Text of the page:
887 Integrating Faith-Based Leaders into Hazardous Weather Communications for Highly Vulnerable Neighborhoods in the Rio Grande Valley of Texas

Tuesday, 24 January 2017
4E (Washington State Convention Center )
Barry S. Goldsmith, NOAA/NWSFO, Brownsville, TX; and M. M. Torres, L. Wasserman, and W. Donner
Manuscript (755.9 kB)

Handout (3.0 MB)

The Rio Grande Valley of Texas is home to some of the most impoverished communities in the United States.  Tens of thousands of residents live in substandard housing, many in more than one thousand minimally regulated settlements or subdivisions. The buildings and surrounding infrastructure are vulnerable to hazardous weather, most notably destructive windstorms and flooding rains. Nearly all of the residents speak only Spanish at home, and a sizable number speak English poorly or not at all.  Two other common denominators are found in these communities:  Dedication to family - the ties that bind multiple generations; and devotion to either the Catholic or Evangelical Christian faith.

Studies conducted in the aftermath of significant meteorological events have shown that   vulnerable communities are most severely impacted by them. Impacts include the level of damage to buildings and infrastructure, and the time required to recover and rebuild.  Embedded in some of the research are data on how communities made decisions to prepare and act on threats.  For many residents of these communities, the decision to prepare or act falls on whether the information can be trusted.  Neighborhood leaders, including faith-based organizations, are often perceived as the most trustworthy.

In May, 2016, a workshop was held to bring together stakeholders in the Weather Enterprise (National Weather Service, Emergency Management Officials, Broadcast Media, and Academics) with Faith-Based Leaders, Volunteers Active in Disasters, and other Non-Governmental Organizations to begin building a foundation to reach out to these communities to help them grow their resiliency to weather hazards.  Initial discussions focused on how Faith-Based leaders could become force-multipliers to educate congregations on the importance of building community resiliency in the face of life-threatening weather hazards.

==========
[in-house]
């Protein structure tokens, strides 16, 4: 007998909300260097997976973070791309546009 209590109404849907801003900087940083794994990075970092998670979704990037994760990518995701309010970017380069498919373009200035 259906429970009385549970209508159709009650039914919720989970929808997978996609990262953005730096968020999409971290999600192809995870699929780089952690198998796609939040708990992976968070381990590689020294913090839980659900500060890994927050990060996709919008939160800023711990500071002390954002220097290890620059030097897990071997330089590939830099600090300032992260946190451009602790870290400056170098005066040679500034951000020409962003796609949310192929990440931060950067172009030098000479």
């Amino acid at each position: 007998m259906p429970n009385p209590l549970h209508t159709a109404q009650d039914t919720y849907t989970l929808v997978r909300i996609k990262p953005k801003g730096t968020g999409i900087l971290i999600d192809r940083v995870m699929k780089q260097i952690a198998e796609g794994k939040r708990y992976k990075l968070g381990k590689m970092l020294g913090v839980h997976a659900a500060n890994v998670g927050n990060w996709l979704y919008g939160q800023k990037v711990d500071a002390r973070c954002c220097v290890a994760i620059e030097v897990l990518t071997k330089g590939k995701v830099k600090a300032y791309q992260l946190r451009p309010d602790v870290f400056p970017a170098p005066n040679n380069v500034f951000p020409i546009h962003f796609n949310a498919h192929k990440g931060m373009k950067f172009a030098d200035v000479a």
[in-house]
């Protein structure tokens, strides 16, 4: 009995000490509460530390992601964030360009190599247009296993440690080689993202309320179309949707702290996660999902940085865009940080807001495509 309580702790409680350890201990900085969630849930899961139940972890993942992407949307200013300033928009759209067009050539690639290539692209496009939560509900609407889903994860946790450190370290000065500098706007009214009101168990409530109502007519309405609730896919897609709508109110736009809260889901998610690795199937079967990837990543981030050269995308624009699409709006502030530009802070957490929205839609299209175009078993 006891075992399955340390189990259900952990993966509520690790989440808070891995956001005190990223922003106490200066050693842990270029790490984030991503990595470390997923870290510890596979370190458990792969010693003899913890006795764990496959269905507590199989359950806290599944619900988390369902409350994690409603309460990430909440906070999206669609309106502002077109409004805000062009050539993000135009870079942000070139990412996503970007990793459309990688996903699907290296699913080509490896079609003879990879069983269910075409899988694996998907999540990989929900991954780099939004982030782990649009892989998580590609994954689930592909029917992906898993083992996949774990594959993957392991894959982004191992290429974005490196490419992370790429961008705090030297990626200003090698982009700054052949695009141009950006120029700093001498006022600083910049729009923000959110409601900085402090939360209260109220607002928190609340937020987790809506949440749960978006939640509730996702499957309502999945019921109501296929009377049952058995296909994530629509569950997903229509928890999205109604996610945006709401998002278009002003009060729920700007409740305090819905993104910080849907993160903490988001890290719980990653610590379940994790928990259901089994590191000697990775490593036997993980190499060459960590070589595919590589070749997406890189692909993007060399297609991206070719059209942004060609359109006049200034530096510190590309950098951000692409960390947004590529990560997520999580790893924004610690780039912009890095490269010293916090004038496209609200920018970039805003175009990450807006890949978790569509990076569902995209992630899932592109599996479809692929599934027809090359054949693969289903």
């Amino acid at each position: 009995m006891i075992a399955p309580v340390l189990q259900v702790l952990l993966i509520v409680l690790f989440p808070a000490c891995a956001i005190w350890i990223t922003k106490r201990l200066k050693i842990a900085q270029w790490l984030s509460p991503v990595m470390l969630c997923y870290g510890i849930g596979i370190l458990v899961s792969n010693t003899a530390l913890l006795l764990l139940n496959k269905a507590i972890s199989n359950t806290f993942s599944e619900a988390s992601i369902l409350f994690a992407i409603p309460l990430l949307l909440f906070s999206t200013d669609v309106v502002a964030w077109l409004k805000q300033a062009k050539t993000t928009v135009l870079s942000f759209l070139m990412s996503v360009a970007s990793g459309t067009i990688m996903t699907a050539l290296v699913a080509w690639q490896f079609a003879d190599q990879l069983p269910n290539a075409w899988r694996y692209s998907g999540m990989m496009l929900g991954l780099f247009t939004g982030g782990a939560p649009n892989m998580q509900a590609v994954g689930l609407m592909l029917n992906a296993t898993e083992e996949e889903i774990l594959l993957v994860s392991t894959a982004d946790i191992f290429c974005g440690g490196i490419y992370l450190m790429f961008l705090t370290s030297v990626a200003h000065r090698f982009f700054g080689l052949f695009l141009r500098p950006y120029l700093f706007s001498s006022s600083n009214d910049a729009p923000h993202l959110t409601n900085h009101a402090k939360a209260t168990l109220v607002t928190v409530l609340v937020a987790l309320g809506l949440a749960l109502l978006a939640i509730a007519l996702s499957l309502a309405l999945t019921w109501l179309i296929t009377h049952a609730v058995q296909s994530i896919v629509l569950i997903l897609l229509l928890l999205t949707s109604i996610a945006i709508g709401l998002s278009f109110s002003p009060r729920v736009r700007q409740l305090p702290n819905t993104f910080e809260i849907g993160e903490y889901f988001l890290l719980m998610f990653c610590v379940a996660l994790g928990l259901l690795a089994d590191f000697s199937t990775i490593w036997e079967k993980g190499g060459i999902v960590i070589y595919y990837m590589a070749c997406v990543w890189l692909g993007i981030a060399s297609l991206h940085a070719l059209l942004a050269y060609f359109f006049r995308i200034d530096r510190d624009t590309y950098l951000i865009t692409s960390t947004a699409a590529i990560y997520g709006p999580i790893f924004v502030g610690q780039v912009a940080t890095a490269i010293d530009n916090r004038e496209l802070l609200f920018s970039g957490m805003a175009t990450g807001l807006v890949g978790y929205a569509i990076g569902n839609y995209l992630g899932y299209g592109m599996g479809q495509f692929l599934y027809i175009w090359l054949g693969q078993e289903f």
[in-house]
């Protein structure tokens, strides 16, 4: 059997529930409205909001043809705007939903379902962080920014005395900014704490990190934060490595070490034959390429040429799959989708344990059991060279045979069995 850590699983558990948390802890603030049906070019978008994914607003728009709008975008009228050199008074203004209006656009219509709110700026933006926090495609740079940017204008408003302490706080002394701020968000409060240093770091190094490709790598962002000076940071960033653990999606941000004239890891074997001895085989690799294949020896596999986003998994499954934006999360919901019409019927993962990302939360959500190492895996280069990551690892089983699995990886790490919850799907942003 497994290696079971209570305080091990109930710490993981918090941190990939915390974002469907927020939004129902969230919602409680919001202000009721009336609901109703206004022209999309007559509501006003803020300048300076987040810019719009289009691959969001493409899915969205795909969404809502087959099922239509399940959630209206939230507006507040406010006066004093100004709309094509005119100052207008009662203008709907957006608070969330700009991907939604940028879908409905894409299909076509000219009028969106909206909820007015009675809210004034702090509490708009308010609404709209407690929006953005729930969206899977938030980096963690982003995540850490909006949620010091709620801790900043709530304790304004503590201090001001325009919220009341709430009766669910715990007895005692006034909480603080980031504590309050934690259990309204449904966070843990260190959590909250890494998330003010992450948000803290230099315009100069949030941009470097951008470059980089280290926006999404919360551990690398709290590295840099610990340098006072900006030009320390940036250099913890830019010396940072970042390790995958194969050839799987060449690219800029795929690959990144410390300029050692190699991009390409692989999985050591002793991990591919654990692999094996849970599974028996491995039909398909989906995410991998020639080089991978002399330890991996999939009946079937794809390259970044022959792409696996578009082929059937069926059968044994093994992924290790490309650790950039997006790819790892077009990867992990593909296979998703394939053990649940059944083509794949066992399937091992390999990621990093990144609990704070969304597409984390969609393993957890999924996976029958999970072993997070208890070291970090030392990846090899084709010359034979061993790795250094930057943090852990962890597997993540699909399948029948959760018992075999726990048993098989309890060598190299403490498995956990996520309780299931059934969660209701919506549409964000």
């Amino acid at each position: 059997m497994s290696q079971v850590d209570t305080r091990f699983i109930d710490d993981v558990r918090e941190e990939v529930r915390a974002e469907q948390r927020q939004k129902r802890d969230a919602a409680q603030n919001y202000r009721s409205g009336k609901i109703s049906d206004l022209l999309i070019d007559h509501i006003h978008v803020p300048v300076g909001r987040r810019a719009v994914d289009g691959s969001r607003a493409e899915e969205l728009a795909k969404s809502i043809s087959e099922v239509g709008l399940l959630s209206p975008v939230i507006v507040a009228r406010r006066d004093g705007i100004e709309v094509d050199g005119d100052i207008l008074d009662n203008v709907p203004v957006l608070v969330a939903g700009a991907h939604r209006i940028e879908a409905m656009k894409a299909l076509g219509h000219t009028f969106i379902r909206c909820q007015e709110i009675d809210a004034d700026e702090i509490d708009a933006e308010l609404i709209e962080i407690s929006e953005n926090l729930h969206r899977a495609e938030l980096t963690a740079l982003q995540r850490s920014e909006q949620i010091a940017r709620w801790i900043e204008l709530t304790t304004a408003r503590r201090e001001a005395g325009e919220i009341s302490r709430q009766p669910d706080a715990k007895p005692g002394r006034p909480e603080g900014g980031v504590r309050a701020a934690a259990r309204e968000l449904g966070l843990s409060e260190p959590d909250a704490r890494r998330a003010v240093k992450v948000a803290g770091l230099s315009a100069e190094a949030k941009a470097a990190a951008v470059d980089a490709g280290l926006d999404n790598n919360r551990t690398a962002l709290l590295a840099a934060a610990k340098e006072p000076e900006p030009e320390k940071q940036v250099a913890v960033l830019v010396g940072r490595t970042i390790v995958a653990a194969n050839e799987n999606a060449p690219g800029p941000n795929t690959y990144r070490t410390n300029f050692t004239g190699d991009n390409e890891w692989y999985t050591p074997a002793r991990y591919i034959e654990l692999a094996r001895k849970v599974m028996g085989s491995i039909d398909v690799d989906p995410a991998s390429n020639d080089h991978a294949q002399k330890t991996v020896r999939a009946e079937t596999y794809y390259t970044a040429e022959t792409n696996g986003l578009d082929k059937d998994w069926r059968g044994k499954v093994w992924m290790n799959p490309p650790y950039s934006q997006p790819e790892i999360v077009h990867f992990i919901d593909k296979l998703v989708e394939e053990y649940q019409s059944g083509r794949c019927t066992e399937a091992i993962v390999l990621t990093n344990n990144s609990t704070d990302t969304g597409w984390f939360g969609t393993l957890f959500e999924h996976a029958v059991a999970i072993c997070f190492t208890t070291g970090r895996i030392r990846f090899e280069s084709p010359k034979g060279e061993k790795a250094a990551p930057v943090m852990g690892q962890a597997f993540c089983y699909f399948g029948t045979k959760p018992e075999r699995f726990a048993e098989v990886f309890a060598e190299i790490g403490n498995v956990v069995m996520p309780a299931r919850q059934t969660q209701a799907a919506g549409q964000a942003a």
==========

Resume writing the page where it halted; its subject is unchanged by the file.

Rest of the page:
A coordinated effort among these stakeholders began in late 2016 to build ready, responsive, and resilient families in high-risk communities across the Rio Grande Valley.  A program was started to bring NOAA Weather Radio receivers to every church and community resource center, as well as to residents of the subdivisions.  The program included training leaders on how to tune the radios to receive Spanish-language broadcasts in order for them to show residents how to do the same. Plans were devised to notify congregants and others in vulnerable communities of potential threats up to a day in advance through distribution of information by multiple means, such as by phone, e-mail, or smart device application. A framework was developed to have local churches open in the hours prior to the arrival of destructive winds or other hazards in or near vulnerable subdivisions.  The churches would provide a safe, trusted refuge with the goal of protecting lives that would otherwise be at risk in substandard housing.

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